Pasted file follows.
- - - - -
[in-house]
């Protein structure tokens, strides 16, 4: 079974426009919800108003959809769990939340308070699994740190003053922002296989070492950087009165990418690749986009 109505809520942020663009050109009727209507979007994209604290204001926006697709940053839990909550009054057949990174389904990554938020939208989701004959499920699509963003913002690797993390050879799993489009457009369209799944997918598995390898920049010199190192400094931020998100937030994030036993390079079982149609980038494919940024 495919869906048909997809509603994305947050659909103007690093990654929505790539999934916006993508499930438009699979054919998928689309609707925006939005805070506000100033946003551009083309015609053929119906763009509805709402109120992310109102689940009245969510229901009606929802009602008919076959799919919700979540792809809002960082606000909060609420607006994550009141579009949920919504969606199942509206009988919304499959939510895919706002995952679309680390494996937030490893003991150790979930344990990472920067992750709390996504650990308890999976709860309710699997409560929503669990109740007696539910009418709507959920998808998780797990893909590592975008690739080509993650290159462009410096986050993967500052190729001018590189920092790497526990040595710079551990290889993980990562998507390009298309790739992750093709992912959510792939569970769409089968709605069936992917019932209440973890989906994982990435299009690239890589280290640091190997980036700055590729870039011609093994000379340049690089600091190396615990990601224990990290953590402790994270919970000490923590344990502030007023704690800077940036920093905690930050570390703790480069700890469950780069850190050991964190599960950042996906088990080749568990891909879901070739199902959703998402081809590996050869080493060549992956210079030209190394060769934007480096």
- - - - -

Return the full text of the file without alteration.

[in-house]
């Protein structure tokens, strides 16, 4: 079974426009919800108003959809769990939340308070699994740190003053922002296989070492950087009165990418690749986009 109505809520942020663009050109009727209507979007994209604290204001926006697709940053839990909550009054057949990174389904990554938020939208989701004959499920699509963003913002690797993390050879799993489009457009369209799944997918598995390898920049010199190192400094931020998100937030994030036993390079079982149609980038494919940024 495919869906048909997809509603994305947050659909103007690093990654929505790539999934916006993508499930438009699979054919998928689309609707925006939005805070506000100033946003551009083309015609053929119906763009509805709402109120992310109102689940009245969510229901009606929802009602008919076959799919919700979540792809809002960082606000909060609420607006994550009141579009949920919504969606199942509206009988919304499959939510895919706002995952679309680390494996937030490893003991150790979930344990990472920067992750709390996504650990308890999976709860309710699997409560929503669990109740007696539910009418709507959920998808998780797990893909590592975008690739080509993650290159462009410096986050993967500052190729001018590189920092790497526990040595710079551990290889993980990562998507390009298309790739992750093709992912959510792939569970769409089968709605069936992917019932209440973890989906994982990435299009690239890589280290640091190997980036700055590729870039011609093994000379340049690089600091190396615990990601224990990290953590402790994270919970000490923590344990502030007023704690800077940036920093905690930050570390703790480069700890469950780069850190050991964190599960950042996906088990080749568990891909879901070739199902959703998402081809590996050869080493060549992956210079030209190394060769934007480096």